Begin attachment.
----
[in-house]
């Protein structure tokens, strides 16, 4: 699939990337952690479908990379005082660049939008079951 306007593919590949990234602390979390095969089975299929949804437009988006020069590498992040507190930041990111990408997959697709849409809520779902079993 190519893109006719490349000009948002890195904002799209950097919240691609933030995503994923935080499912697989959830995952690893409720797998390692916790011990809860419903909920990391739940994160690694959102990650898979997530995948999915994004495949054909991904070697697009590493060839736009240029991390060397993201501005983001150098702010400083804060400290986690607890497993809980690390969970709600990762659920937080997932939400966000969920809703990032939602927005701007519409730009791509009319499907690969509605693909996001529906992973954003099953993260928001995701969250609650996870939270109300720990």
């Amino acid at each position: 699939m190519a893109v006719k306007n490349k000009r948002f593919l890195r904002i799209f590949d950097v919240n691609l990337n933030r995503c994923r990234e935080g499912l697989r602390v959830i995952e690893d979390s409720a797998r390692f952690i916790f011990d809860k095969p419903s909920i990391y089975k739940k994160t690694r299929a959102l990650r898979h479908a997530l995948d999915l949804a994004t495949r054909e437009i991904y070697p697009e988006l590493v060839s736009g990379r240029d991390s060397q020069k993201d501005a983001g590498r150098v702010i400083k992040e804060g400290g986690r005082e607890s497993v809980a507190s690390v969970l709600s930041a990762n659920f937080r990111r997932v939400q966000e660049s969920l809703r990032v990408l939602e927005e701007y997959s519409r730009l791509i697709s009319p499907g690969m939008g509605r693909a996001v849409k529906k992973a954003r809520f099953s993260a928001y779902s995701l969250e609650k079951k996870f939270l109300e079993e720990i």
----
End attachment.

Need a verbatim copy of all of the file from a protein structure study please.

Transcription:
[in-house]
């Protein structure tokens, strides 16, 4: 699939990337952690479908990379005082660049939008079951 306007593919590949990234602390979390095969089975299929949804437009988006020069590498992040507190930041990111990408997959697709849409809520779902079993 190519893109006719490349000009948002890195904002799209950097919240691609933030995503994923935080499912697989959830995952690893409720797998390692916790011990809860419903909920990391739940994160690694959102990650898979997530995948999915994004495949054909991904070697697009590493060839736009240029991390060397993201501005983001150098702010400083804060400290986690607890497993809980690390969970709600990762659920937080997932939400966000969920809703990032939602927005701007519409730009791509009319499907690969509605693909996001529906992973954003099953993260928001995701969250609650996870939270109300720990």
């Amino acid at each position: 699939m190519a893109v006719k306007n490349k000009r948002f593919l890195r904002i799209f590949d950097v919240n691609l990337n933030r995503c994923r990234e935080g499912l697989r602390v959830i995952e690893d979390s409720a797998r390692f952690i916790f011990d809860k095969p419903s909920i990391y089975k739940k994160t690694r299929a959102l990650r898979h479908a997530l995948d999915l949804a994004t495949r054909e437009i991904y070697p697009e988006l590493v060839s736009g990379r240029d991390s060397q020069k993201d501005a983001g590498r150098v702010i400083k992040e804060g400290g986690r005082e607890s497993v809980a507190s690390v969970l709600s930041a990762n659920f937080r990111r997932v939400q966000e660049s969920l809703r990032v990408l939602e927005e701007y997959s519409r730009l791509i697709s009319p499907g690969m939008g509605r693909a996001v849409k529906k992973a954003r809520f099953s993260a928001y779902s995701l969250e609650k079951k996870f939270l109300e079993e720990i």